Osteoblast proliferation and differentiation on dentin slices are modulated by pretreatment of the surface with tetracycline or osteoclasts

Zvi Schwartz, C. H. Lohmann, M. Wieland, D. L. Cochran, D. D. Dean, M. Textor, L. F. Bonewald, B. D. Boyan

Research output: Contribution to journalArticlepeer-review

45 Scopus citations

Abstract

Background: Implant surface roughness and chemical composition, as well as other factors, affect the ability of osteogenic cells to form bone adjacent to an implant. The same principles may also apply to the tooth root and some reports have shown that surface modification of the root may lead to improved restoration of the periodontal apparatus. The most common of these surface modification techniques involves demineralization with citric acid or treatment with tetracycline to expose collagen fibrils. In addition, during normal bone remodeling, osteoclasts demineralize the extracellular matrix, leaving resorption pits and exposed collagen fibrils. In this study, the effect of different dentin surface-preparation techniques on osteoblasts were compared. Methods: Slices of sperm whale dentin were mechanically polished and surfaces were treated with tetracycline-HCl (TCN) or were cultured with mouse bone marrow cells to create a surface with osteoclast (OC) resorption pits or left untreated. Profilometry, x-ray photoelectron spectroscopy (XPS), and scanning electron microscopy (SEM) were used to evaluate the 3 different dentin surfaces. MG63 osteoblast-like cells were cultured on the 3 different surfaces and the effect of dentin surface preparation technique on MG63 cell proliferation (cell number), differentiation (alkaline phosphatase specific activity of isolated cells and cell layer lysates; osteocalcin production), and local factor production (transforming growth factor (TGF)-β1 and prostaglandin E2 (PGE2) compared. Results: Profilometry showed the polished and TCN surfaces were smooth with comparable R(a) values, whereas the OC surfaces were slightly rougher due to resorption pits which covered 3.7% of the surface. XPS measurements showed that TCN treatment reduced the Ca and P content of the surface, indicating that it had dissolved the mineral. Osteoclast-resorption also reduced the Ca and P content, but to a lesser extent. MG63 cell proliferation on polished dentin and tissue culture polystyrene was equivalent. In contrast, cells grown on the TCN- and OC- treated surfaces exhibited increased proliferation. No effect of surface treatment on cell alkaline phosphatase activity was observed, but activity in the cell layer lysates was increased on the TCN- and OC-treated surfaces. Osteocalcin production was reduced on all dentin surfaces, but the greatest reduction was found on the TCN-treated surface. Production of both TGF-β1 and PGE2 was increased on the treated surfaces. All effects were greatest in cultures grown on the TCN-treated dentin. Conclusions: These data indicate that demineralization of the dentin surface promotes proliferation of osteoblasts and early differentiation events like production of alkaline phosphatase and autocrine mediators such as PGE2 and TGF-β1. However, later differentiation events like osteocalcin production are decreased. Osteoclast- mediated bone resorption elicits similar responses; less than 4% of the dentin surface resulted in approximately 75% of the response caused by TCN treatment. These observations suggest that greater attention should be paid to the effects of osteoclastic resorption in designing methods for enhancing bone and cementum formation adjacent to root surfaces.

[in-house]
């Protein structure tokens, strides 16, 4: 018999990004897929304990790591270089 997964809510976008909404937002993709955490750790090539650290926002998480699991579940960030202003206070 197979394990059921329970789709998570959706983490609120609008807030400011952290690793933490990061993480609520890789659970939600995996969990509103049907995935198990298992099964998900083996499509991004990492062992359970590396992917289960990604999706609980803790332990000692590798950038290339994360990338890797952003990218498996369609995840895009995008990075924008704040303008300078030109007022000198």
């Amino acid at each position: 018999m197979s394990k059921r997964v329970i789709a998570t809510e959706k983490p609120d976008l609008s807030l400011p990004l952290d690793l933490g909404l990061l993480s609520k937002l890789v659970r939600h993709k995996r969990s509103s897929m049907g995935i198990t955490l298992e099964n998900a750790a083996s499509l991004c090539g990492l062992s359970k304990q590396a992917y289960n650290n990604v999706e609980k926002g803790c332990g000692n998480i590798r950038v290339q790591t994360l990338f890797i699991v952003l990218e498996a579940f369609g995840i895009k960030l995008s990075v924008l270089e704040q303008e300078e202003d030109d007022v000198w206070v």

Original languageEnglish (US)
Pages (from-to)586-597
Number of pages12
JournalJournal of periodontology
Volume71
Issue number4
DOIs
StatePublished - Apr 2000

Keywords

  • Bone regeneration
  • Cell culture
  • Dental implants
  • Dentin/cytology
  • Dentin/surgery
  • Osteoblasts
  • Osteoclasts
  • Tooth root

ASJC Scopus subject areas

  • Periodontics

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